Author(s): Owen, Virginia Lee
Date of Publication: Dec 31, 1978

Historically artists produced for a limited market of wealthy patrons. The potential for exploitation of a mass market as we know it simply didn't exist. Ever growing number of modern patrons, however, tempt artists to produce ever growing number of works of arts - even with a major sacrifice in quality. These number further provide a market for marginal artists. The decision to produce more which is 'worth less' but which sells for higher and higher prices is both rational explainable in the light of economic analysis. (p. 38)

Author(s): Durham, Floyd
Date of Publication: Dec 31, 1976

The author investigates the possibility of developing a painters' colony in Fort Worth, Texas and its implications for other cities

Author(s): Adams, Laurie
Date of Publication: Dec 31, 1975

When great figures of the art world clash head on in the courtroom, the result is drama that is both serious and comic. This book examines six modern art trials covering a wide range of legal and artistic considerations. The highly colorful personalities involved in these trials include figures of immense financial power, prominent art experts, and directly or indirectly, the artists themselves. The trials are not only discussed but also re-created with pertinent excerpts from the trial transcripts. (Book jacket).

Author(s): Parkhurst, Charles
Date of Publication: Dec 31, 1974

The author examines the practical workings of the art museum. This careful study discusses the influences of such factors as humidity and expertise on the organization and appearance of museums.

Author(s): Moriarty, Pia, Ph.D.
Date of Publication: May 15, 2019

The study focused on the largest immigrant and refugee population groups in Santa Clara concluded that the participatory arts serve essential functions for Silicon Valley's immigrants and refugees in their ability to help them assimilate as well as maintain their cultural identity.

Author(s): Museum of Modern Art
Date of Publication: May 15, 2019

This guide details the logistical steps of creating a museum program for individuals with Alzheimer's disease and their caregivers. It also includes the breakdown of a guided tour, from selecting artworks and planning questions to communication strategies to keep in mind when working with this audience. The Museum of Modern Art was one of the first museums in the country to offer programs to make its collection and special exhibitions accessible to people with Alzheimer's disease and their caregivers. In 2006, the Museum launched Meet Me at MoMA, an educational program specifically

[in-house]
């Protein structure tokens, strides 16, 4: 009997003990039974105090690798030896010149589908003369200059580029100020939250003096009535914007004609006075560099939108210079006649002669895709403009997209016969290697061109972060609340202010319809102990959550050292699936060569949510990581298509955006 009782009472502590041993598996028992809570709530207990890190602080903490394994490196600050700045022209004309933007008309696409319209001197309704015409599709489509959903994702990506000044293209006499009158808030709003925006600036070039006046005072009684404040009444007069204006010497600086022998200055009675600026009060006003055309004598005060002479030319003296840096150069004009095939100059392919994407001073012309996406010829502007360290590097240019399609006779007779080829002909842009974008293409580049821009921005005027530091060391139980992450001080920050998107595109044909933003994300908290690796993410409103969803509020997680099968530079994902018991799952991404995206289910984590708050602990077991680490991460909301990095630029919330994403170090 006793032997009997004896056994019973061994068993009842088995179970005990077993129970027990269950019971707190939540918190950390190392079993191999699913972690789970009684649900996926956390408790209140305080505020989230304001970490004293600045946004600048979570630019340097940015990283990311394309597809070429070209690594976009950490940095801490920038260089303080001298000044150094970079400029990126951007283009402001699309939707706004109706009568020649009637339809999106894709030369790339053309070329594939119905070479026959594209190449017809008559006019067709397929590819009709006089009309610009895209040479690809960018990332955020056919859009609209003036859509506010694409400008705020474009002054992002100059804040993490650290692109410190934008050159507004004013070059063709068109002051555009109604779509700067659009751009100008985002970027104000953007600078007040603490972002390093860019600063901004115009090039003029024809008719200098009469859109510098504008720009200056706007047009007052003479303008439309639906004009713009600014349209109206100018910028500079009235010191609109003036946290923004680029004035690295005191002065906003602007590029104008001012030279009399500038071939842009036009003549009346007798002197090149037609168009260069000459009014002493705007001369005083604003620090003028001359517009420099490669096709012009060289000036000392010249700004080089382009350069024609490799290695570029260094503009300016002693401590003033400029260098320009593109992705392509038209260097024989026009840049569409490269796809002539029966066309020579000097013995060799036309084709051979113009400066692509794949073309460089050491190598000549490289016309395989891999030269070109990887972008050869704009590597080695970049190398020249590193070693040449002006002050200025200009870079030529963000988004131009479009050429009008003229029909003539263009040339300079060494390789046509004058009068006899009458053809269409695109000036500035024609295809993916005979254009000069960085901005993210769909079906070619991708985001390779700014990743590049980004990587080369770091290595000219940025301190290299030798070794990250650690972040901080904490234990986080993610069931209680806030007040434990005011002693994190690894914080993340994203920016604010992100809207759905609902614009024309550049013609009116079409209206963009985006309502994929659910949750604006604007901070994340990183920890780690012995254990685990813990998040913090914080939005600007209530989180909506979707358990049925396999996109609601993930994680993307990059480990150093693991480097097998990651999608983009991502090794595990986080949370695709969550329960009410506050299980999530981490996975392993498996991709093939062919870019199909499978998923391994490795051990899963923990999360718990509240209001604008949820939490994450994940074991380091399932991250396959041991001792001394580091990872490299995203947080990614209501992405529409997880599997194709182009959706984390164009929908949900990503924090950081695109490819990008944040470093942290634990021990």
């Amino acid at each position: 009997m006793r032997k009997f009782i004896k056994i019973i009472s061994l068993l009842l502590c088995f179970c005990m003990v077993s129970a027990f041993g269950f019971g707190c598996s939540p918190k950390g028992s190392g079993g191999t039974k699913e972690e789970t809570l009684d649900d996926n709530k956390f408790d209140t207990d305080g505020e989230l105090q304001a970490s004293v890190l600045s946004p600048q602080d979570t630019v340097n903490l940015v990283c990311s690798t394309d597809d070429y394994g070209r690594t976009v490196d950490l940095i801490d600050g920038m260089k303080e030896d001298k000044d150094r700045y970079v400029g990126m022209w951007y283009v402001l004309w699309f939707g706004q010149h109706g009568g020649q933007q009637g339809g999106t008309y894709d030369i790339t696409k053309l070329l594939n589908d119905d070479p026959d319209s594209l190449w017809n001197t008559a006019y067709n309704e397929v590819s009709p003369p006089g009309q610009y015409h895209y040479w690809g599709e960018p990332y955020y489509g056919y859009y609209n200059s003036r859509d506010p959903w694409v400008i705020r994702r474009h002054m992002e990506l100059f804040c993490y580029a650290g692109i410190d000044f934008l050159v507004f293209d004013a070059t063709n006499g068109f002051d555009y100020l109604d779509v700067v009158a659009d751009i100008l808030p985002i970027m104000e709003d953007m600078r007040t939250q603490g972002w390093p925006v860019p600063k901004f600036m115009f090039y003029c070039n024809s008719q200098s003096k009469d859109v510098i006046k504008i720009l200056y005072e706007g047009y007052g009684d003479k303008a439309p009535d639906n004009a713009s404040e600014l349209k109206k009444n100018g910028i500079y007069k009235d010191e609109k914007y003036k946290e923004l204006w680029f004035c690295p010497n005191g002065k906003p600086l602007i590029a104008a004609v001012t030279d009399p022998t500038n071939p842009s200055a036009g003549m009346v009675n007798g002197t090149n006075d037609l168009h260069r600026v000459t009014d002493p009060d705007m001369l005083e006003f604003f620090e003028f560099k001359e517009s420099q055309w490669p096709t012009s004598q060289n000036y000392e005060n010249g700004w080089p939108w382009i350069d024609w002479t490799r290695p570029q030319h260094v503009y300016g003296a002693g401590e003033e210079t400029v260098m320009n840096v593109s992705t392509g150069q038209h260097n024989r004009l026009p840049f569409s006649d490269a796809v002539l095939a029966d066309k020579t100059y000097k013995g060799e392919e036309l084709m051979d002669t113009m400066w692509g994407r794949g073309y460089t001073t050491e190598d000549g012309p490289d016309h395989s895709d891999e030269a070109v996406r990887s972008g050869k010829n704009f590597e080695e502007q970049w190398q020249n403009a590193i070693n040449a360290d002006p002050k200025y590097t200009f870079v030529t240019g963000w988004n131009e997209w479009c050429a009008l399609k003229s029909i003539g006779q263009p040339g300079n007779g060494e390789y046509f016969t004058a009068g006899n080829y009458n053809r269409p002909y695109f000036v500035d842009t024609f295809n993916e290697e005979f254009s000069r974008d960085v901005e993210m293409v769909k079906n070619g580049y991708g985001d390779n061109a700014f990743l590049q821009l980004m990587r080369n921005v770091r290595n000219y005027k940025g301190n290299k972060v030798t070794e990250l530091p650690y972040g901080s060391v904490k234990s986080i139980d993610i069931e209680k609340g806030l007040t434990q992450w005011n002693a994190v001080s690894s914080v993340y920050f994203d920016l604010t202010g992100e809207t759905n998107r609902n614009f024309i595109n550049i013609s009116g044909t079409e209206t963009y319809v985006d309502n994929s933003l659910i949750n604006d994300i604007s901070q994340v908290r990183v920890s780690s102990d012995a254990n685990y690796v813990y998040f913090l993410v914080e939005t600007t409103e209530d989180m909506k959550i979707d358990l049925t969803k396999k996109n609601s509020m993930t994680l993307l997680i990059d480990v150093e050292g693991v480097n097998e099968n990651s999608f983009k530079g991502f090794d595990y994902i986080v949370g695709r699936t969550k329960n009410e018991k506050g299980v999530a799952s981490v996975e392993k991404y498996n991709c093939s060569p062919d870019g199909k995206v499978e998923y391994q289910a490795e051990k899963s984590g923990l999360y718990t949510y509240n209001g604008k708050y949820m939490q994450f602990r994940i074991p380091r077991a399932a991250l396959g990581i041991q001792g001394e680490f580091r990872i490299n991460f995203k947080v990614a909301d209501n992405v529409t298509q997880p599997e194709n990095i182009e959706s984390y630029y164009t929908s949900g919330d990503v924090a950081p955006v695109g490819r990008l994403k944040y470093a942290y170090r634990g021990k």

Author(s): Reconnecting to Our Waterways; ArtPlace America; The Kresge Foundation; Walker, Jim
Date of Publication: May 15, 2019

These documents define Creative Placemaking and relay some issues that relate to it. The authors outline how arts administrators can promote creative placemaking projects to attract people to their cities. 

Author(s): Chyrsalis Arts
Date of Publication: May 15, 2019

This Public Art Sustainability Assessment (PASA for short) is a set of guidelines and an assessment method being developed by Chrysalis Arts, an artist-led public art company, training and arts development agency based in Gargrave in North Yorkshire. PASA is intended as a tool for use at any point during the development, creation, maintenance and decommissioning of a public art project. 

Author(s): Cannell, Michael
Date of Publication: September/October 2015

How can museums attract millennials to their exhibitions. Arts and cultural institutions are looking for new ways to engage young professionsals and turn them into their loyal patrons and donors. A group, Musuem Hack, has developed a new style of introducing crowds to museums that focuses on "subversive fun." Read more in this article from Arrive Magazine.

Author(s): American Art Therapy Association
Date of Publication: May 15, 2019

Art therapy can be beneficial to people of all ages, including adults who have emotional, cognitive, and /or physical disabilities. Our nation’s Veterans often return home with acute psychological or medical conditions that impair functioning, disrupt family relationships, and prevent reentry into the workforce. Others may develop chronic disorders such as posttraumatic stress disorder (PTSD) that require months or even years of counseling or rehabilitation. For Veterans who are receiving psychiatric care for PTSD and other emotional conditions, art therapy can be an effective form of